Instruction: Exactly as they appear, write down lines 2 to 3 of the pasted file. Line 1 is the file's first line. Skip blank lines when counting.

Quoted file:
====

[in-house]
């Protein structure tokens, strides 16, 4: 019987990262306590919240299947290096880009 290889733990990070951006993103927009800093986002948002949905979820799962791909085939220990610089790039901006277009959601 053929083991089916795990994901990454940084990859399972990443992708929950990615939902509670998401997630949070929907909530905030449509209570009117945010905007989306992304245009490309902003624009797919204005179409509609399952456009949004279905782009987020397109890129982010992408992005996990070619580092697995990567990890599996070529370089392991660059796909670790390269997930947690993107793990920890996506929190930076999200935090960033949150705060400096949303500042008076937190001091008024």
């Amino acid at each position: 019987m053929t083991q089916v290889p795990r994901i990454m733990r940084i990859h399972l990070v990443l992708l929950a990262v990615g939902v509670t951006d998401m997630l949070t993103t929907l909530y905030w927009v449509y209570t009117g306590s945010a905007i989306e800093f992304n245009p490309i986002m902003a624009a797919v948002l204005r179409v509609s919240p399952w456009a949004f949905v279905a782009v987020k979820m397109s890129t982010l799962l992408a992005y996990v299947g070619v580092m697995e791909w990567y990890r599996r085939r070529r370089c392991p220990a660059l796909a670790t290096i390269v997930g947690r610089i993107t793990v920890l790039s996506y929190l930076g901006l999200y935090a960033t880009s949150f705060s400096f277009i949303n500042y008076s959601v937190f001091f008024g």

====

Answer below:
């Protein structure tokens, strides 16, 4: 019987990262306590919240299947290096880009 290889733990990070951006993103927009800093986002948002949905979820799962791909085939220990610089790039901006277009959601 053929083991089916795990994901990454940084990859399972990443992708929950990615939902509670998401997630949070929907909530905030449509209570009117945010905007989306992304245009490309902003624009797919204005179409509609399952456009949004279905782009987020397109890129982010992408992005996990070619580092697995990567990890599996070529370089392991660059796909670790390269997930947690993107793990920890996506929190930076999200935090960033949150705060400096949303500042008076937190001091008024």
């Amino acid at each position: 019987m053929t083991q089916v290889p795990r994901i990454m733990r940084i990859h399972l990070v990443l992708l929950a990262v990615g939902v509670t951006d998401m997630l949070t993103t929907l909530y905030w927009v449509y209570t009117g306590s945010a905007i989306e800093f992304n245009p490309i986002m902003a624009a797919v948002l204005r179409v509609s919240p399952w456009a949004f949905v279905a782009v987020k979820m397109s890129t982010l799962l992408a992005y996990v299947g070619v580092m697995e791909w990567y990890r599996r085939r070529r370089c392991p220990a660059l796909a670790t290096i390269v997930g947690r610089i993107t793990v920890l790039s996506y929190l930076g901006l999200y935090a960033t880009s949150f705060s400096f277009i949303n500042y008076s959601v937190f001091f008024g």